The images in this portrait show challenge the traditional head shot.  Many of these portraits  are edgy and daring;  I wanted to create a show that makes the viewer a little uncomfortable,  a little off center.  Nudity often makes people uncomfortable; although not completely nude, Daniel W. Coburn's “Paco” is a fine example of this.  This image of a man lying on his bed in his underwear while staring enticingly into the camera  leaves us wondering about the  moments  between the subject and the photographer.  

Like Coburn’s work, Katie Shapiro’s photograph of “Lesley” shows a trust and a relationship between the photographer and the subject.  The beauty of the shapes and textures with a clear, plain background bring the focus to the eyes of the subject, rather than directly to the naked breast.  There is a connection that is clear to the viewer

In creating their work, these photographers took chances. While many gallery shows are purely profit driven and often too safe in both content and form,  I feel I took chances in “Moments of Being” with work that pushes the boundaries of what is normally called a portrait. 

Many thanks to gallery owner Crista Dix who let me run with my idea and let me create the show I wanted to have, in her space.  I think we all took chances.


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As photographers, we look for faces and expressions that tell stories. We look for character. We look for emotion.  We look for the hook, that moment of being that creates a compelling portrait. A portrait tells a story equal parts subject and photographer in a single moment.  This show is a look at a few of those moments, moments that make a person think.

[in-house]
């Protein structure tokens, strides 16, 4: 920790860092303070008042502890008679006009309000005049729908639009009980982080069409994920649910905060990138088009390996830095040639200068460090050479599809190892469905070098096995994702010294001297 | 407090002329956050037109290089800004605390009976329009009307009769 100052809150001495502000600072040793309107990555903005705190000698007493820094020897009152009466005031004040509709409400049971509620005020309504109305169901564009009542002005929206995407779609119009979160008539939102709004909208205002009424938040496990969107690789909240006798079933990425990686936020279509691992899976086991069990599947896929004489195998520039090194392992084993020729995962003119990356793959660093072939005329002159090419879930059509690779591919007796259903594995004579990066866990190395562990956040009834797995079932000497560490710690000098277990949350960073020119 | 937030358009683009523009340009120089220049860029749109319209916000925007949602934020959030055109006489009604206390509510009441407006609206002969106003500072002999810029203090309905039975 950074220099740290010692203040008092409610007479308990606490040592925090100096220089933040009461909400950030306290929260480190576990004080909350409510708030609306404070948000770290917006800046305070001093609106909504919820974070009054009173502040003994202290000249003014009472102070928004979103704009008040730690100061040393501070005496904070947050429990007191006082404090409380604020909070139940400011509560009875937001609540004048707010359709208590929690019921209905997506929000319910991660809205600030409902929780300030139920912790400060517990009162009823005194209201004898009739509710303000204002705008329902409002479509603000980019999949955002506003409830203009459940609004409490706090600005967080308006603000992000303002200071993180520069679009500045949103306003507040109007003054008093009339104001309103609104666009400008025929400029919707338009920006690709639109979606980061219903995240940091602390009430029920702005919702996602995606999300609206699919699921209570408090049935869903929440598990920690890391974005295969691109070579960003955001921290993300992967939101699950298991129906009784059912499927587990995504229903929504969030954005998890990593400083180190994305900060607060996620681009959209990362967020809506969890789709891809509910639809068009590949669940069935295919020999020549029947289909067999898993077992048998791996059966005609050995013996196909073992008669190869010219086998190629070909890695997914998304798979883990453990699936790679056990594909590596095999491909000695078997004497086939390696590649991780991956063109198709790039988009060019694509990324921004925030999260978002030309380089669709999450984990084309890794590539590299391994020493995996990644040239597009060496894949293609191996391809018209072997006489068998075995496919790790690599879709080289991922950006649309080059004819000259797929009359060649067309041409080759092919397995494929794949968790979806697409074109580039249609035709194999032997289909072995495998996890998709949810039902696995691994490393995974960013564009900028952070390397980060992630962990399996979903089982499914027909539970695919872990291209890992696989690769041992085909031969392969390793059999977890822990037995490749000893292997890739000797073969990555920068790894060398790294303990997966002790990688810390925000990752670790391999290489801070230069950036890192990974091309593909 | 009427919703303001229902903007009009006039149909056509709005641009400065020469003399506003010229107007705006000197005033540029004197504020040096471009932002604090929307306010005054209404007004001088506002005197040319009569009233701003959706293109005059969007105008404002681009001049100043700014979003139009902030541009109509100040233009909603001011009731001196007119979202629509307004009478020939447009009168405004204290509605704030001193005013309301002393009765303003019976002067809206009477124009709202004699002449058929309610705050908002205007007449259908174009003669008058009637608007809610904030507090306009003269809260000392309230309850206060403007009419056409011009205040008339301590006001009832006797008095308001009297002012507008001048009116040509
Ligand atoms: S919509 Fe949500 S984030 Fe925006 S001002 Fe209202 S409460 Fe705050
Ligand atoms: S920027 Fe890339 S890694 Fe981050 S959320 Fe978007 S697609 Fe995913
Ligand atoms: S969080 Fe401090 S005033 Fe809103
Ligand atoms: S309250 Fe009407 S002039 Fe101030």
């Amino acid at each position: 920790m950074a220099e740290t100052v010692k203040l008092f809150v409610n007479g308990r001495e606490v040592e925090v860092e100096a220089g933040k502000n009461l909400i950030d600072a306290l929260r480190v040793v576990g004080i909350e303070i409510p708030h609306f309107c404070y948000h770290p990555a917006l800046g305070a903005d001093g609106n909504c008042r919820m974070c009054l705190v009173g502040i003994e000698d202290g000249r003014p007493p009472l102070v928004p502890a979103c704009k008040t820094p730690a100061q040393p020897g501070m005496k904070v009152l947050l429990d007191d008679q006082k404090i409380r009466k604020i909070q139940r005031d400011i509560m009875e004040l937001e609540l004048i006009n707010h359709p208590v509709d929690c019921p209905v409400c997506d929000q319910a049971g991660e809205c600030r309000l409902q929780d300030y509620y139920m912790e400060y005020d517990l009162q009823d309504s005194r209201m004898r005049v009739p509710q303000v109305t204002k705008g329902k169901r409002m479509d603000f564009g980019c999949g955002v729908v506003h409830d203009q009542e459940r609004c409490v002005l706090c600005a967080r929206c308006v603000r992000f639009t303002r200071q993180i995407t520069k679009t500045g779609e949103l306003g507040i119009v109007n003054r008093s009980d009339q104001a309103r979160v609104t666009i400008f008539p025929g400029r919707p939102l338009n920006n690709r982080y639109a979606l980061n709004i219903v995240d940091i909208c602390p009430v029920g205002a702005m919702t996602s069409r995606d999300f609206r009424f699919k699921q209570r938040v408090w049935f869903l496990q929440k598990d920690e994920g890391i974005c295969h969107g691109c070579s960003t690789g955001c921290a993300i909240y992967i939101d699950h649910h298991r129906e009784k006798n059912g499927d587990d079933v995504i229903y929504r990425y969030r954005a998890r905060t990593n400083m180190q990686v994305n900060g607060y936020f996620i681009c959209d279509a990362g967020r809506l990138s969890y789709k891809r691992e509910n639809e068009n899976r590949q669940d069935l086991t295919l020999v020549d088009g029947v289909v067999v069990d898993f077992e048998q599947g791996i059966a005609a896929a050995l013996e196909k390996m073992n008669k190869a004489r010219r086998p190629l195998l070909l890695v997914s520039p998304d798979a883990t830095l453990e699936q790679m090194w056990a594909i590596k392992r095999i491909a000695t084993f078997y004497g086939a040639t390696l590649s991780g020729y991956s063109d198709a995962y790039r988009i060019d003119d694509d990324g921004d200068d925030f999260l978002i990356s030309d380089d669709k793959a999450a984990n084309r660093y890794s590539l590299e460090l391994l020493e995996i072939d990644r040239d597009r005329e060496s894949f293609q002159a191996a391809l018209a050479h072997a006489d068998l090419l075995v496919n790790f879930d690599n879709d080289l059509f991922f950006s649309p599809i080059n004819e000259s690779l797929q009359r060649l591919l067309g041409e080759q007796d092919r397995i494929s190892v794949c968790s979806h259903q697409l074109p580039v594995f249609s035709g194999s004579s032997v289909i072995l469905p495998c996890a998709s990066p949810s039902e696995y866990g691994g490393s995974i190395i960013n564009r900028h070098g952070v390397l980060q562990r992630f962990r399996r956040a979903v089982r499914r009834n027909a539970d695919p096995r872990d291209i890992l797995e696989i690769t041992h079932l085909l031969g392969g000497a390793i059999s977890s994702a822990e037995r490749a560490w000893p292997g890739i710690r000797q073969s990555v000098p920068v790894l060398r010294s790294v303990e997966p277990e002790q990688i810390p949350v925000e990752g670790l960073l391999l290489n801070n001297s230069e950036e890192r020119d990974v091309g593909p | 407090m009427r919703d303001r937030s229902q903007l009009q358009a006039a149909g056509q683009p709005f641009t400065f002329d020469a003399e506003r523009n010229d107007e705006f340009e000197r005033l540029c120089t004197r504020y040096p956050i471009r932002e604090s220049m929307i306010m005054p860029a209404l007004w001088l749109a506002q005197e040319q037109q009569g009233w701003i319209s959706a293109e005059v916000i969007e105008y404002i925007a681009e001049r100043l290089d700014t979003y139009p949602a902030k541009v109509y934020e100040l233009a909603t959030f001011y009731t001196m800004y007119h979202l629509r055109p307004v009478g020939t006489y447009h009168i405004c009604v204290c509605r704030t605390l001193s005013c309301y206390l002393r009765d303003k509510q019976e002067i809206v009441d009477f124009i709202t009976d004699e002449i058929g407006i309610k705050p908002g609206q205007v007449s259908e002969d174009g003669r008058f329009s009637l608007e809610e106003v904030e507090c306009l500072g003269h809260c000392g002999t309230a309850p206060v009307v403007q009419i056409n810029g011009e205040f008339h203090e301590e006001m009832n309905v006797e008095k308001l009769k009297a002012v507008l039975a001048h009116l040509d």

In all of the images included in the show I find unique styles and interesting compositions.  Leon Alesi’s  photograph “Mark” is a visually arresting image.  The dramatic lighting and the glowing red mug and matching drapery really make the expressionless Mark stand out.  I felt like I was having a very uncomfortable conversation with him. Russ Osterweil’s “Yoni Thinking” makes me think about perfect posture and the male figure.  While I would find this position personally uncomfortable, I would never think of asking another man to sit in such a way.  But it makes this photograph more interesting, as do the perfect tones of the black and white image.